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Unformatted text preview: J. Peraire, S. Widnall 16.07 Dynamics Fall 2008 Version 2.0 Lecture L30 3D Rigid Body Dynamics: Tops and Gyroscopes 3D Rigid Body Dynamics: Euler Equations in Euler Angles In lecture 29, we introduced the Euler angles as a framework for formulating and solving the equations for conservation of angular momentum. We applied this framework to the freebody motion of a symmetrical body whose angular momentum vector was not aligned with a principal axis. The angular moment was however constant. We now apply Euler angles and Eulers equations to a slightly more general case, a top or gyroscope in the presence of gravity. We consider a top rotating about a fixed point O on a at plane in the presence of gravity. Unlike our previous example of freebody motion, the angular momentum vector is not aligned with the Z axis, but precesses about the Z axis due to the applied moment. Whether we take the origin at the center of mass G or the fixed point O , the applied moment about the x axis is M x = Mgz G sin , where z G is the distance to the center of mass.. Initially, we shall not assume steady motion, but will develop Eulers equations in the Euler angle variables (spin), (precession) and (nutation). 1 Referring to the figure showing the Euler angles, and referring to our study of freebody motion, we have the following relationships between the angular velocities along the x,y,z axes and the time rate of change of the Euler angles. The angular velocity vectors for , and are shown in the figure. Note that these three angular velocity vectors are not orthogonal, giving rise to some cross products when the angular velocities i are calculated about the three principal axes. x = sin sin + cos (1) y = sin cos sin (2) z = cos + (3) 3D Rigid Body Dynamics: Eulers Equations We consider a symmetric body, appropriate for a top, for which the moments of inertia I xx = I yy = I and I zz = I . The angular momentum is then H x = I x (4) H y = I y (5) H z = I z (6) For the general motion of a threedimensional body, we have Eulers equations in bodyfixed axes which rotate with the body so that the moment of inertia is constant in time. In this bodyfixed coordinate system, the conservation of angular momentum is H = d ([ I ] { } ) = AppliedMoments (7) dt 2 d Since we have chosen to work in a rotating coordinate system so that dt I = 0, we must pay the price, applying Coriolis theorem to obtain the time derivative of the angular velocity vector in the rotating coordinate system H = d H + H , (8) dt resulting in the Euler equations expressed in the x,y,z coordinate system moving with the body. In general, we must rotate with the total angular velocity of the body, so that the governing equation for the conservation of angular momentum become, with = ....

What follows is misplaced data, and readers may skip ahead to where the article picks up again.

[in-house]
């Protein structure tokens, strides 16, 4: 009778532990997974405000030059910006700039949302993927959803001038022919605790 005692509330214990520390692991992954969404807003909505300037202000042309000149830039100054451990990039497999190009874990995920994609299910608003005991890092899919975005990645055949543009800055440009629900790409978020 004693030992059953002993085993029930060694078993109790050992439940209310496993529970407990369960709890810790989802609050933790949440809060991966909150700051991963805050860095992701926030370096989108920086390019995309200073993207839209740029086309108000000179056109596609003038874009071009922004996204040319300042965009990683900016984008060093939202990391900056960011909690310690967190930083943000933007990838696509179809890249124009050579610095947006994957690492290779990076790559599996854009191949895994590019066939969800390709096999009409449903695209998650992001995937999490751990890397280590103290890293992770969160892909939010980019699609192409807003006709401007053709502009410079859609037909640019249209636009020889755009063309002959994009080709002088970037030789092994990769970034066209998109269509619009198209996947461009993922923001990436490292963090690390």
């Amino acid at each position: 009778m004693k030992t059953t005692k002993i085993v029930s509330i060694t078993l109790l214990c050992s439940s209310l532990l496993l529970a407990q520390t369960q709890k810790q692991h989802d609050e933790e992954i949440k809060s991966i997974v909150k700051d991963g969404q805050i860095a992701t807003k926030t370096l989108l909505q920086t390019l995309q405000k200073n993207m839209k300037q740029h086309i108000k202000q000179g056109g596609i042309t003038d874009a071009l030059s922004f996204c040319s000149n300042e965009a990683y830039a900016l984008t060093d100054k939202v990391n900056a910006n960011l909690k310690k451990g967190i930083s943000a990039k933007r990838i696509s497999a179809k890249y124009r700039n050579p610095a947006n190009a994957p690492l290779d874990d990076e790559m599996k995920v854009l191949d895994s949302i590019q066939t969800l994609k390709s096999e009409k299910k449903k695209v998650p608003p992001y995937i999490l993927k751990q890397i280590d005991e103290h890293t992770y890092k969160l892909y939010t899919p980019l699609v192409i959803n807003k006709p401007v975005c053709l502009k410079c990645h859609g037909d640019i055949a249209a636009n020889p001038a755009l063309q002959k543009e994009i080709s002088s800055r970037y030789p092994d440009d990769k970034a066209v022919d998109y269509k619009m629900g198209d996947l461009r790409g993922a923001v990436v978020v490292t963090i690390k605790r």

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This note was uploaded on 11/06/2011 for the course AERO 112 taught by Professor Widnall during the Fall '09 term at MIT.
 Fall '09
 widnall
 Dynamics

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